|Life on the sea was short, brutal, lonely, and joyless for the “jolly tar” except for strong drink, flashgirls ashore – and the solace of song. The songs the sailors sang were generally for fun or to help them coordinate their work.
Their recreational songs, called fo'c's'le or forebitters, were likely to be sung either in the crew's quarters below or, in good weather, up on the fo'c's’le head with the singer sitting on the forebitts and the crowd off-watch lolling about on the hatch covers. These songs tend to tell a good tale, sometimes ribald, sometimes wistful or melancholy, and were probably the only songs the sailors sang ashore in the waterfront taverns.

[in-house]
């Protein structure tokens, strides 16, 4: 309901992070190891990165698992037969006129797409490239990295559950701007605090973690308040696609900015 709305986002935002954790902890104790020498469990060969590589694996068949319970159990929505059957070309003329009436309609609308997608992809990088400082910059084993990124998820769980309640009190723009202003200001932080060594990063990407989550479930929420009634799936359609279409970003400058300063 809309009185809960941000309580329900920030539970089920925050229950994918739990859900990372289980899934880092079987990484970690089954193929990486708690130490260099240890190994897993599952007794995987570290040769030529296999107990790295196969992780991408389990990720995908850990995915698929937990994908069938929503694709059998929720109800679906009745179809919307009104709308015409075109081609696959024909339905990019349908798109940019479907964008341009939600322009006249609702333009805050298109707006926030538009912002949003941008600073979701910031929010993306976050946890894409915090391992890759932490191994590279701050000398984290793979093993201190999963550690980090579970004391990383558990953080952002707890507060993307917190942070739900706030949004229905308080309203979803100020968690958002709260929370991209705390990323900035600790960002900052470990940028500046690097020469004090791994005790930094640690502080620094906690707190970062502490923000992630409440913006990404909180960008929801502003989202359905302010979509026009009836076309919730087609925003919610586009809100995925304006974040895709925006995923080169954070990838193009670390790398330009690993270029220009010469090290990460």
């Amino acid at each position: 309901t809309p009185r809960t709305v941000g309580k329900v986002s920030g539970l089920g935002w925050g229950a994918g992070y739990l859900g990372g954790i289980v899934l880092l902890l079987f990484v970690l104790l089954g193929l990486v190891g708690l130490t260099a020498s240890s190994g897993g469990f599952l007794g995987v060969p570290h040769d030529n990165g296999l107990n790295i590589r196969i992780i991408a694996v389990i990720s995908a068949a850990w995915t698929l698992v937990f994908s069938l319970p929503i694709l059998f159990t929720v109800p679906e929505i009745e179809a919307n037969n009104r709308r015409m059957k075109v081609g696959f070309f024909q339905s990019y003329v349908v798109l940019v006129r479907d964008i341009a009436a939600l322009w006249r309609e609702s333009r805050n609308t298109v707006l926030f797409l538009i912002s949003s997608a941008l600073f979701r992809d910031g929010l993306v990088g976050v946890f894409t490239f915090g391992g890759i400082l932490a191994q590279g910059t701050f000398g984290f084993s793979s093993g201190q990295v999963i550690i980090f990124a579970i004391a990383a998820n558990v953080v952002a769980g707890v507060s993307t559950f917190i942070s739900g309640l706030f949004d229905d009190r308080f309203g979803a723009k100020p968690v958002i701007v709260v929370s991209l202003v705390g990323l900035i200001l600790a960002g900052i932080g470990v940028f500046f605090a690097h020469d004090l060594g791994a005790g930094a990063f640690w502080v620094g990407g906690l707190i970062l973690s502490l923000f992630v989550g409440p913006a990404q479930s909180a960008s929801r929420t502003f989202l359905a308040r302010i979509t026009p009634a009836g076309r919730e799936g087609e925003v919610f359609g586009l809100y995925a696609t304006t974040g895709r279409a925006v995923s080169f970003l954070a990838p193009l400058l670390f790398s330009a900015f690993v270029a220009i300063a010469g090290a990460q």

Their work songs, called shanties, are usually fairly short with solo lines led by a shantyman and hearty choral refrains from the work crew as they raised the anchor, pumped the bilge, worked the sails, loaded or unloaded cargo. With a shanty the sense of words is less important than the rhythm that helped the sailors to time their movements, to heave or haul together, and the song of course ended abruptly when the work ended.
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